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political stakes are very high as far as the battle for the senate goes. you know, the senate is within reach, but they also know that they lost as many as five senate seats in the last two elections because of weaker usually more conservative candidates that were out of the mainstream. what they're doing is they're playing a role in these primaries, these -- a lot of times not a lot of voters show up in these spring and summer primaries, but they're spending millions of dollars, groups like american crossroads, the chamber of commerce, which usually doesn't engage this early in the campaign cycle, and them doing as much as they can both in helping their favorite candidates and even attacks below the radar some of the candidates that are in that same todd aiken mold, the ones that would have real problems win aing general election, and we have a first major primary coming up in may, this coming tuesday, where the statehouse speaker tom tillis is benefitting from millions of dollars in campaign spending on his behalf. >> you know, we were talking even -- i joke about the crazy lady in the attic, but the reality is the tea party gave the republican party a
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tremendous amount of energy, right? you had this president coming in, very high approval ratings, and republicans had to figure out a response. then he wanted to use that capital to do universal health care, and the response in a lot of ways was the tea party. it energized the base of the party. then the party kind of lost control of it. when do you suppose that tipping point was that the party kind of lost control and now will it hurt the republican party to try to put down that rebellion? >> well, the message the tea party started off with was a message that was overwhelmingly a republican message. deficit spending, republican government. it wasn't a lot new. people have become disaffected in 2007 and 2008 with the republicans, especially because of spending. they warded their votes to other places or stayed home. the tea party was an organic movement that started on a set of ideas and principles, much like josh said in his article. what's happened now is that they have become more than that. there's more than just a first set of organic things, so much like any organization, they're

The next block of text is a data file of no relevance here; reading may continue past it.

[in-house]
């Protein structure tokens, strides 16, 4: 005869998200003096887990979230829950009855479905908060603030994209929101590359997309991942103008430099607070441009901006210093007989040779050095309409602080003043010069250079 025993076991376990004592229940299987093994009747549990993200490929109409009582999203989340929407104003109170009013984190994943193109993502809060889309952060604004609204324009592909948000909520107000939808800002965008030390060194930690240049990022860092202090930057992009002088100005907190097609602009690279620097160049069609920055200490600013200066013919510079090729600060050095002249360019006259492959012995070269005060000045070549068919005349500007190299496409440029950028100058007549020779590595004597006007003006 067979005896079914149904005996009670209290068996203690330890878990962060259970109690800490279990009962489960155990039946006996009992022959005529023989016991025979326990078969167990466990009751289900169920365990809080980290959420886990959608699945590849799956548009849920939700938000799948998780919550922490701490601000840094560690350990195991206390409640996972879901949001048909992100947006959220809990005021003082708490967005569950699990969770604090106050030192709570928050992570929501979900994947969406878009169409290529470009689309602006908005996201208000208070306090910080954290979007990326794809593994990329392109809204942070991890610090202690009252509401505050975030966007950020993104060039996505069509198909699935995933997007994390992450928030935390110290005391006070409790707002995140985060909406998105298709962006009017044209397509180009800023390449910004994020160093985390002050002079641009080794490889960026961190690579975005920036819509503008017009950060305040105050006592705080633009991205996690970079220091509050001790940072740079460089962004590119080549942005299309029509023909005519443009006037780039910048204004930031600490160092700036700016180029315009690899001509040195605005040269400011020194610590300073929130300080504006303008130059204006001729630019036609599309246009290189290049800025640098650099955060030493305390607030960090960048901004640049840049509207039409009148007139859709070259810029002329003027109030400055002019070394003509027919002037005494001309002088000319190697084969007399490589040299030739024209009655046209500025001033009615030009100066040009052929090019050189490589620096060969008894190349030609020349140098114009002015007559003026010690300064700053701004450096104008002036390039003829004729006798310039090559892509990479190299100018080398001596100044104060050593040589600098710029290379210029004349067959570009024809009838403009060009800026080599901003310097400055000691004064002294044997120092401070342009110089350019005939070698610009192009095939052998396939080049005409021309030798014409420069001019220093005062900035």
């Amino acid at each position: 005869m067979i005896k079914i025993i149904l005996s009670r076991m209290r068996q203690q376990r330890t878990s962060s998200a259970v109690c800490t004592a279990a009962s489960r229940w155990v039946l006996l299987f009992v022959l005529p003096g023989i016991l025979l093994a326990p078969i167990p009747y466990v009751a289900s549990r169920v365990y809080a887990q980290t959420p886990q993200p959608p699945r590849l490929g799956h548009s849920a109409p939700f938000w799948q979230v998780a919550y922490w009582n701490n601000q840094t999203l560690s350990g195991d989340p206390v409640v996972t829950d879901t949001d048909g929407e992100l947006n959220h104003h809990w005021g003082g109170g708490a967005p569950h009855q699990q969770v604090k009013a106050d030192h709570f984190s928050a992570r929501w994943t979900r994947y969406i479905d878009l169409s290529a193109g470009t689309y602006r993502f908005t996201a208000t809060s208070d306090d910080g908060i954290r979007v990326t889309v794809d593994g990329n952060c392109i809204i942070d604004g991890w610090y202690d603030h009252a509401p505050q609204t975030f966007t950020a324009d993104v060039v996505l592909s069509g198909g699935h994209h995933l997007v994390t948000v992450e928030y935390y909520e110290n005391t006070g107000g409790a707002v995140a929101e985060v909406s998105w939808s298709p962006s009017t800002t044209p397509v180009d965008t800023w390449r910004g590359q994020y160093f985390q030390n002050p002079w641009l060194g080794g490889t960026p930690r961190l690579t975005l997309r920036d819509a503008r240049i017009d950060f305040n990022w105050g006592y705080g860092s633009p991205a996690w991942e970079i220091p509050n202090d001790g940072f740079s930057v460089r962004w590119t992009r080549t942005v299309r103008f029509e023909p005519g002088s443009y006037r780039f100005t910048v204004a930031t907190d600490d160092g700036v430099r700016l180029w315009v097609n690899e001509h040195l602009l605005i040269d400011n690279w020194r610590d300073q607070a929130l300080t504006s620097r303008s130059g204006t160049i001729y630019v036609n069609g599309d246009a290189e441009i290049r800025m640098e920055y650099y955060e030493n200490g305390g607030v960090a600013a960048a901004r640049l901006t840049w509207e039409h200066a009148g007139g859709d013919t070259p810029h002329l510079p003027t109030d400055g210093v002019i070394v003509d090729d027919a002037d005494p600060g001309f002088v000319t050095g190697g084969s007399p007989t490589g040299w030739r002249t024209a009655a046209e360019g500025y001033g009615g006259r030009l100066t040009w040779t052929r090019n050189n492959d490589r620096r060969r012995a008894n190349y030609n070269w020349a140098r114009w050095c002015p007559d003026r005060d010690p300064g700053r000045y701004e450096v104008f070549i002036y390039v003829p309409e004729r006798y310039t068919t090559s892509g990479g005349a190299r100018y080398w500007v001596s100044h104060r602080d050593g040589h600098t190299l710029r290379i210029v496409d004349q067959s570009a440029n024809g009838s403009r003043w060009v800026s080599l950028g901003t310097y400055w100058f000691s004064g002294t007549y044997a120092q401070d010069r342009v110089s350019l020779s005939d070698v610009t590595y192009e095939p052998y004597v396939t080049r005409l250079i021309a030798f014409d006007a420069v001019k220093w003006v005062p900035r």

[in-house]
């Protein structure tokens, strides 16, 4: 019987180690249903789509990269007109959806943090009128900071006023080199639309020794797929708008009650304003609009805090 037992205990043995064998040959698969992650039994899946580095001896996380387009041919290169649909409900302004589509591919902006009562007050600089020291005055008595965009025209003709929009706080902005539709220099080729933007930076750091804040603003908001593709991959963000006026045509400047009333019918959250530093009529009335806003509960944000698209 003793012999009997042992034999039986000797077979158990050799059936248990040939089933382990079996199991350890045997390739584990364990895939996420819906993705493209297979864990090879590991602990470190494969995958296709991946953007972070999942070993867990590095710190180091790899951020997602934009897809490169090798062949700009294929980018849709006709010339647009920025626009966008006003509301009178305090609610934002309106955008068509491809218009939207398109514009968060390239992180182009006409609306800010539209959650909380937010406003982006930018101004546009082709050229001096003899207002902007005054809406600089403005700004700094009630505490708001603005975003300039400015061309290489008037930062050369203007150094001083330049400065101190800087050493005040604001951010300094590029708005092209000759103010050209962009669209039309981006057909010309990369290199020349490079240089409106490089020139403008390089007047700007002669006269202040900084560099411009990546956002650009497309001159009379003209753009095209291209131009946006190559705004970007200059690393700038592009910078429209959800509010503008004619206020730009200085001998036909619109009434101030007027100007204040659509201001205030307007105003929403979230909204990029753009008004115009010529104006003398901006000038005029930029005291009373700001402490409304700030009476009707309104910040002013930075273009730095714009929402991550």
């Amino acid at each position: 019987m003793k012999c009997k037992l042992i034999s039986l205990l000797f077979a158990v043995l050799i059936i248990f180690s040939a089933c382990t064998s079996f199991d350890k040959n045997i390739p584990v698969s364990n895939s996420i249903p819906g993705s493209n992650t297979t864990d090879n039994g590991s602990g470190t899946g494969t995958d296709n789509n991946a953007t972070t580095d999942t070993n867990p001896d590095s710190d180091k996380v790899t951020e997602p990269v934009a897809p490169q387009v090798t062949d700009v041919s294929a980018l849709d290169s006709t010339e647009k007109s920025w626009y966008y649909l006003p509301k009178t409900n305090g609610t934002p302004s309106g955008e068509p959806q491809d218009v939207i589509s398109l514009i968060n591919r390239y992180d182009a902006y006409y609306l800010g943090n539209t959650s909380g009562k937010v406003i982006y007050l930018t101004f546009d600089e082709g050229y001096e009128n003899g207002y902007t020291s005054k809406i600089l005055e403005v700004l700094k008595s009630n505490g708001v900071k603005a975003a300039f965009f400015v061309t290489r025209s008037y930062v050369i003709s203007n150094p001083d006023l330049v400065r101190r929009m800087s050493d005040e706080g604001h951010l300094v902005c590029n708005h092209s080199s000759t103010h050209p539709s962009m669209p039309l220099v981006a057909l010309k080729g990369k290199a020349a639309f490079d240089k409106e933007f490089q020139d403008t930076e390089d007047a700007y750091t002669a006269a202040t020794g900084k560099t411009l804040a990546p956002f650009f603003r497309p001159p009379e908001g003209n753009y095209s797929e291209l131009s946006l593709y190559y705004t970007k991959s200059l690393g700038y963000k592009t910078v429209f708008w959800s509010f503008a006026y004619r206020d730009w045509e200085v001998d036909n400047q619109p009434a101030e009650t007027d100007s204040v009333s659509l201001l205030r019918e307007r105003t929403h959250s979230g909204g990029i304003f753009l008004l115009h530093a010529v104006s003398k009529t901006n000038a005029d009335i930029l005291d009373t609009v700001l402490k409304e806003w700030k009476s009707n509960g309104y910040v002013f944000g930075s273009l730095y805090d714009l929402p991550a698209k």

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not a political party. they don't have nine checkbooks like i had to have when i ran a political party. they don't have that tight organization, but they do have money in the national bunch. what the republican party is doing that the democrat party isn't doing, the democrat party is a center left party right now. we are a center right party. we're fighting each other and spending our troef and treasure against each other right now. when you would say the establishment wing understands what it is now to be in charge. we wasted four years when we had an opportunity to control the united states senate and control the agenda. we spent a lot of time on messaging and a lot of the tea party trying to hold house members accountable. right now i think the republican party understands what winning means and articulating a message on the environment, education, and where we are. so the tea party right now is in for a fight with a lot of us. i've got friends in it. the big thing there is we're republicans. the libertarian movement has moved into the tea party ranks. when you go to a tea party meeting and you ask them to raise their hands and there are 56 groups have groups in south